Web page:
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#Publicationday! #Review of The Lost Daughter of India by @Sharon_Maas @bookouture

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Blurb.

When Caroline meets Kamal the attraction is instant. He’s enchanting, charismatic and she can’t wait to set up a new life with him in India. Both their families are against the union but Caroline is convinced they’ll come round, especially when she gives birth to a beautiful daughter, Asha.

Asha is an adorable child but Caroline, homesick and beginning to hate the remote Indian village they live in, struggles with motherhood. Kamal is hardly ever there and she feels more and more isolated. In the grips of severe depression Caroline flees back to America, leaving Asha behind.

Ten years later …

Caroline recovered from her illness, is consumed by thoughts of the daughter she abandoned. Desperate to find Asha, she reunites with Kamal, intent on tracking her down. Will they ever be able to find their lost daughter? If they have any chance, they must confront the painful truths of the past and a terrible secret that has been kept for many years, until now.

What does TWG think?

Personally, this has been quite a difficult book to review and I have spent a lot of time staring at my computer expecting the words to just write themselves.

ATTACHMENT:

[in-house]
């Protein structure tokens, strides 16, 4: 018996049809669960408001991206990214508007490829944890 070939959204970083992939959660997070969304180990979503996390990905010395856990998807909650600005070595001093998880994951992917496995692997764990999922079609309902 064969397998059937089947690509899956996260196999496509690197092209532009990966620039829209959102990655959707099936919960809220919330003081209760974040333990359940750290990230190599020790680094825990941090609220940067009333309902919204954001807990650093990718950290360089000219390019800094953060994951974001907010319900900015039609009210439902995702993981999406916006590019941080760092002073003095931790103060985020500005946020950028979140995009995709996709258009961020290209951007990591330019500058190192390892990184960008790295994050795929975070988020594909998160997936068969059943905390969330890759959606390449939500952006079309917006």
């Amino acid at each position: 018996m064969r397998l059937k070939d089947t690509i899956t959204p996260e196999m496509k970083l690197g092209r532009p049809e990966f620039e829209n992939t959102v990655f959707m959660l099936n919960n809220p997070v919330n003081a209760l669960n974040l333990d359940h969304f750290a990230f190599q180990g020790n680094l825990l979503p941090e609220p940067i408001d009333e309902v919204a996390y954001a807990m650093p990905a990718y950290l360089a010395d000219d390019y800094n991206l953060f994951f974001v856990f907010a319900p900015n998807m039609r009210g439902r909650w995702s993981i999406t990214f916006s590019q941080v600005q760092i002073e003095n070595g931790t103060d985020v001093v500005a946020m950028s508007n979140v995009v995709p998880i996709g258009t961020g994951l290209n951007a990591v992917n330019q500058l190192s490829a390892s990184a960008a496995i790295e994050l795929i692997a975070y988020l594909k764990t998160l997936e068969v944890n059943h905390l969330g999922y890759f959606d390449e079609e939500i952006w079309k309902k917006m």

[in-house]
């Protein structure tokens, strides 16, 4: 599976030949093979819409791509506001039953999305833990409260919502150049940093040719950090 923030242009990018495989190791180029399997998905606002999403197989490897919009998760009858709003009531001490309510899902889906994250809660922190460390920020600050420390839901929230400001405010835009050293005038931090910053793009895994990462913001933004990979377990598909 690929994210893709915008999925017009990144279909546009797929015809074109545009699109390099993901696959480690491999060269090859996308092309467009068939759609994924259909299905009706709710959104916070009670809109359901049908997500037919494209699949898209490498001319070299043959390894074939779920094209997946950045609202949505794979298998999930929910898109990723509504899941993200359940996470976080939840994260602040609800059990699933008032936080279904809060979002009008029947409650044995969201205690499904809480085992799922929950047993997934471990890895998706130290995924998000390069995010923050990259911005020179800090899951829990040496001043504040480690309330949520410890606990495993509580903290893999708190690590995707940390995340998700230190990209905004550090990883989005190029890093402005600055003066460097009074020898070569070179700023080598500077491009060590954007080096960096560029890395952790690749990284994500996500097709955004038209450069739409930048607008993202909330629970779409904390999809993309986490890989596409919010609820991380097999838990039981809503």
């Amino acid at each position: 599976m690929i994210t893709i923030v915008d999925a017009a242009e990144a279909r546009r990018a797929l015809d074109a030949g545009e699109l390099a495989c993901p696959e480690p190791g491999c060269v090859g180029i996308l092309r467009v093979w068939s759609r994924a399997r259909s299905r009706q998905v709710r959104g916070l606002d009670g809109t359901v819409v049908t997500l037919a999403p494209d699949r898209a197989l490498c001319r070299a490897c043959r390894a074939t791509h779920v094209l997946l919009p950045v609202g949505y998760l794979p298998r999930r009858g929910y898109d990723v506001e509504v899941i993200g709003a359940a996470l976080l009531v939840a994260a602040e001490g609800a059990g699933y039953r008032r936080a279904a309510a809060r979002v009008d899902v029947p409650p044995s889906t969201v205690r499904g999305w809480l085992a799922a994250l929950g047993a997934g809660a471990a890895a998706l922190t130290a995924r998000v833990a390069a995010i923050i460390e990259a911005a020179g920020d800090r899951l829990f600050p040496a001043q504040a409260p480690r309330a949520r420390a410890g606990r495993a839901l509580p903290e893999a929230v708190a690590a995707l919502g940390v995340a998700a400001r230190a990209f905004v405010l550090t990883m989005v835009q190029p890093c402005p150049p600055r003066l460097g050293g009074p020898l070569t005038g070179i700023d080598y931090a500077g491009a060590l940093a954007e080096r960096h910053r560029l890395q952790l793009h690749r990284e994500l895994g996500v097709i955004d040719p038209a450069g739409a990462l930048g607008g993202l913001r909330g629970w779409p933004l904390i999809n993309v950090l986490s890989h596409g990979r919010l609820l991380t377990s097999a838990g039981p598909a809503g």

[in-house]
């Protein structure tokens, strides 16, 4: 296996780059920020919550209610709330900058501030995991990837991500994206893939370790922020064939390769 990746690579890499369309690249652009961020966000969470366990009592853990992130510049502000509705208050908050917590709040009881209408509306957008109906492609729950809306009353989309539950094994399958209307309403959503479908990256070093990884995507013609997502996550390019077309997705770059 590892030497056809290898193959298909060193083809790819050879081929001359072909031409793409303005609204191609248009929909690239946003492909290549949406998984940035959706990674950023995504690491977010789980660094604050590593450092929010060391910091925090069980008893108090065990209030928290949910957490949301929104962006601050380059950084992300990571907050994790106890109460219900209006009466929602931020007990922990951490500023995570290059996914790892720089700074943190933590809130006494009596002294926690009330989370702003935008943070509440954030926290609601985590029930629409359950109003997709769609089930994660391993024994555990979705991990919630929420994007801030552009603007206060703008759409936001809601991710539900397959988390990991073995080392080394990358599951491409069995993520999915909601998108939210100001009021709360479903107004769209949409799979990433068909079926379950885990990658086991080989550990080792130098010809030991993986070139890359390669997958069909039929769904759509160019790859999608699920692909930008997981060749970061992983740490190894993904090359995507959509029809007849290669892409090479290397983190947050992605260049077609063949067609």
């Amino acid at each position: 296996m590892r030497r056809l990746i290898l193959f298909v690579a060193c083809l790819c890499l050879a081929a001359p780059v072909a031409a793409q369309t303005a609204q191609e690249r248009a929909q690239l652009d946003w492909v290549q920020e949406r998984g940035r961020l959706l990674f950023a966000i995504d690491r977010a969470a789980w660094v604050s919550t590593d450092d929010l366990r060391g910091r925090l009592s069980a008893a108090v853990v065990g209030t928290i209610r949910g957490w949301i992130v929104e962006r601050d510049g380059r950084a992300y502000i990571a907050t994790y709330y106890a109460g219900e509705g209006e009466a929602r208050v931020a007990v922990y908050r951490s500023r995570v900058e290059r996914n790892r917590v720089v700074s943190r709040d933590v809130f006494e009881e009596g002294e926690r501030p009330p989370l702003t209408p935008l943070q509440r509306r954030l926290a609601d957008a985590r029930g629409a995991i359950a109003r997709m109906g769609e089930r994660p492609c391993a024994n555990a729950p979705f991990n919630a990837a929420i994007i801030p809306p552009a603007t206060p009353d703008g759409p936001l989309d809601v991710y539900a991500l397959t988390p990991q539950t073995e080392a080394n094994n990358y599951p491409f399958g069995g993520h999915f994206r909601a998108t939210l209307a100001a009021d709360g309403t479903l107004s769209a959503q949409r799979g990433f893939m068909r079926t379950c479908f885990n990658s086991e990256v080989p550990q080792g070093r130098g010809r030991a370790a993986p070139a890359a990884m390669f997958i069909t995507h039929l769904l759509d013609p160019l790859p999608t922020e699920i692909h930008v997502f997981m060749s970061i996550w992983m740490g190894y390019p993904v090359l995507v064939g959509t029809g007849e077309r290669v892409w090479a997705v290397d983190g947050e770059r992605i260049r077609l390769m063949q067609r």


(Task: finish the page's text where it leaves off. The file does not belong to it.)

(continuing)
It was pretty clear from the first chapter that this novel would be moulded around some rather dark and turbulent issues. I’m not going to lie, it took me quite a while to get to grips with the storyline and readjust my mindset to the background information. I did feel as though I was out of my depth reading it as I couldn’t readjust my mindset quick enough to keep up with the storyline. There is a lot of information in each chapter and whilst I found that quite hard, this type of novel needs those stepping stones to keep the depth of the book.

Of course, given the nature of the novel a lot of the situations are pretty difficult and raw to read, yet Sharon Maas has executed the storyline brilliantly. Sharon’s emotive writing shines through the entire novel, keeping the power behind those words fresh in your mind. There was something so raw and poignant about the way Sharon described the maternal instinct and it gave me goosebumps. I wish I could describe the feeling better, but I’m sure you understand what I’m waffling on about!

Even though the overall concept of the book had me extremely shell-shocked and distraught (quite rightly so!), Sharon’s writing stood out for me. I did struggle with the book, I’ll be honest; but that is nothing against the book in general (more so the way that my brain reacted to the harrowing circumstances). I am glad that I didn’t give up on the The Lost Daughter of India, because it opened my eyes to an alternative culture. Plus, I got to witness Sharon Mass’ beautiful writing. Win win really!

Happy publication day Sharon!
Thank you Kim & Netgalley.

The Lost Daughter of India is out to buy now from Amazon.